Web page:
If a stinger is left embedded in the body, then remove it as soon as possible. This should be the first step. Use whatever tools are immediately available to dig it out. You could use a knife, credit card, pliers, tweezers, or a needle. Sterilize the tool if possible, but do not waste time. For maximum absorption, clean the area with soap and water before applying remedies, otherwise the oils on the skin will repel them.
Vinegar - Wasp and hornet venom are powerful alkalines. Use an acid such as vinegar to neutralize them. It can be applied via a piece of cloth or bandaging. Make sure to keep the stings soaked for at least 15 minutes. Some vinegar will absorb through the skin, and it should greatly help eliminate the discomfort.
Baking Soda - In the case of bee stings, baking soda will help to neutralize the acidic venom. Make a paste by combining baking soda with water. Leave this paste on the sting site for at least 15 minutes. Some of the dissolved baking soda will leach through the skin to neutralize the venom somewhat. After applying it, and cleaning the sting area of residue; a chamomile tincture may be repeatedly applied for any residual itching or swelling.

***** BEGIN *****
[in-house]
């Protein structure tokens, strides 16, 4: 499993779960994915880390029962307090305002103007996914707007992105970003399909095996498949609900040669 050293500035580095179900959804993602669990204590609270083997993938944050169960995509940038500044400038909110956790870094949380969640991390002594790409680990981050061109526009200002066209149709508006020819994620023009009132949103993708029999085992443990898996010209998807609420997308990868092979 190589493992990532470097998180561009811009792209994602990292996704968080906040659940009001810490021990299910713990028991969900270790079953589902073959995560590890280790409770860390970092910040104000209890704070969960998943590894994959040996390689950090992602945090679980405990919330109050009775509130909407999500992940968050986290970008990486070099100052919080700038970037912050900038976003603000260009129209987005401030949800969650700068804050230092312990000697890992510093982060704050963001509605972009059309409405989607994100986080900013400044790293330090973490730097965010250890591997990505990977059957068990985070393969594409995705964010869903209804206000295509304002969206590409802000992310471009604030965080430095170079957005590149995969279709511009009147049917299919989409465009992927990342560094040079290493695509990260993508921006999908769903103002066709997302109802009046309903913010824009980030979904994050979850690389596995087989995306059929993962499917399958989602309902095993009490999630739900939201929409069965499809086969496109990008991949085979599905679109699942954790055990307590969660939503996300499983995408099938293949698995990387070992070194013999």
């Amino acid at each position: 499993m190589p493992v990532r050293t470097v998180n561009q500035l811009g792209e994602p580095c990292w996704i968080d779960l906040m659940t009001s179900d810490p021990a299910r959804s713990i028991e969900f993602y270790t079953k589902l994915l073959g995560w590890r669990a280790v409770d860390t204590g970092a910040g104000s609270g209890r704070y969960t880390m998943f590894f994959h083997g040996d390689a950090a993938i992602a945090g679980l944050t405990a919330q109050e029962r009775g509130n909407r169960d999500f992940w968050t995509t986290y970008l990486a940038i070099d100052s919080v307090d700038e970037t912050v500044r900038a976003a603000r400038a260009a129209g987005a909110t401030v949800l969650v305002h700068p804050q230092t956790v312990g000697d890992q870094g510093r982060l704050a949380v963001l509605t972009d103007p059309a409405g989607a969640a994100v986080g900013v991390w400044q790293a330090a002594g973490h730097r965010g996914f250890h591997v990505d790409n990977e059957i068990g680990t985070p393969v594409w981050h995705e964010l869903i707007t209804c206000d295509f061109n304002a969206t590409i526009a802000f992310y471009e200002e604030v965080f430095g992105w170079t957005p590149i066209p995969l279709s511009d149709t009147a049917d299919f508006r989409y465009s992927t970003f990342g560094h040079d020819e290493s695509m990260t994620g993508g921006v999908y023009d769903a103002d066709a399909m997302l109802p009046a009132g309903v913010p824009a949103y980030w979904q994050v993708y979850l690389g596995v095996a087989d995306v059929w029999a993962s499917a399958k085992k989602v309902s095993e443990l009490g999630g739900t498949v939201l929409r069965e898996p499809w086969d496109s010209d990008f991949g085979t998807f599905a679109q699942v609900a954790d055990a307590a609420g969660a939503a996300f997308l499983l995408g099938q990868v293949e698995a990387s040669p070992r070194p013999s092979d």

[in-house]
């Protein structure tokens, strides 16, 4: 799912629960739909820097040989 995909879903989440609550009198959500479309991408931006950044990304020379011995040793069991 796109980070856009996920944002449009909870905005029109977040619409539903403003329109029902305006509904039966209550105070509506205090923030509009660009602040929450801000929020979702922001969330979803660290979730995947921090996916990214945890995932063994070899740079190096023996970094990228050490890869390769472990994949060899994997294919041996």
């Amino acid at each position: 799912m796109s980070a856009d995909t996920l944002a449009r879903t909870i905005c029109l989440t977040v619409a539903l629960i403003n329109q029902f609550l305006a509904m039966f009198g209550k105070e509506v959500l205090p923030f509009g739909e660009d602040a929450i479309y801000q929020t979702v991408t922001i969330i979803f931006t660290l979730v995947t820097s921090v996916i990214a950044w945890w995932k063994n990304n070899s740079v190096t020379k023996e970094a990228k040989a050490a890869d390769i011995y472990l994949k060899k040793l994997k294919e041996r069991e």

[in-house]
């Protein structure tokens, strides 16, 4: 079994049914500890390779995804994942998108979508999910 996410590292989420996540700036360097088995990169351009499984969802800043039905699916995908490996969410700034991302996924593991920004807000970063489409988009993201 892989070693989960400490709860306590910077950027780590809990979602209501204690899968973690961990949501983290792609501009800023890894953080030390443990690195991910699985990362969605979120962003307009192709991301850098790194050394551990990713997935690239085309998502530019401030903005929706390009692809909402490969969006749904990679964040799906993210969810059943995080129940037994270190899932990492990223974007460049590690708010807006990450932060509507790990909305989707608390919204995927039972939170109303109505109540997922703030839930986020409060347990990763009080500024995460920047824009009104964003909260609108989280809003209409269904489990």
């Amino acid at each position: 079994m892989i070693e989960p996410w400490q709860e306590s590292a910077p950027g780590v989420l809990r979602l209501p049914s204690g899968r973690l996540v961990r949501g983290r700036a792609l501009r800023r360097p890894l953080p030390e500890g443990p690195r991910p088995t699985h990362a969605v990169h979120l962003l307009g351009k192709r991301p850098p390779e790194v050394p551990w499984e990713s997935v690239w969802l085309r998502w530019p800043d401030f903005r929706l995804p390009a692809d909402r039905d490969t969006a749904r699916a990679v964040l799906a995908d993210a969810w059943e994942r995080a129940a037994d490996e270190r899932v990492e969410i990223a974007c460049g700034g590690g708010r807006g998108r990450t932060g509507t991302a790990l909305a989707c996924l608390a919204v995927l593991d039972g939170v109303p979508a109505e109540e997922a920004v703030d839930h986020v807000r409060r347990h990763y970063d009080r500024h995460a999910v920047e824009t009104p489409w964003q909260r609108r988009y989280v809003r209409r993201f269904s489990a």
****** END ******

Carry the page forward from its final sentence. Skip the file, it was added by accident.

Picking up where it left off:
If there is difficulty breathing, extreme dizziness, or nausea after a sting, then there is a high probability that it triggered a dangerous allergic reaction. In these cases, we recommend quickly consuming a large (i.e. quadruple) dose of chamomile. Chamomile is related to ragweed, so those with ragweed allergies should skip this step. A large amount of echinacea is also strongly recommended, if available. If pulse irregularities are experienced, then try to take some taurine, even if that means just holding the powder in the mouth. Then immediately get to the nearest hospital. The allergic reaction may stop by the time you arrive at the hospital, but you should definitely make the trip in case it does not. In these unfortunate latter cases, a steroid injection may be required to save your life.
Treating most bee, wasp, and hornet stings is easy, but that may be difficult to believe if you have spent any time researching this topic on the Internet. Researching natural treatments for bee, hornet, and wasp stings is revealing about how much misinformation there is on the Internet. Some of it is laughable.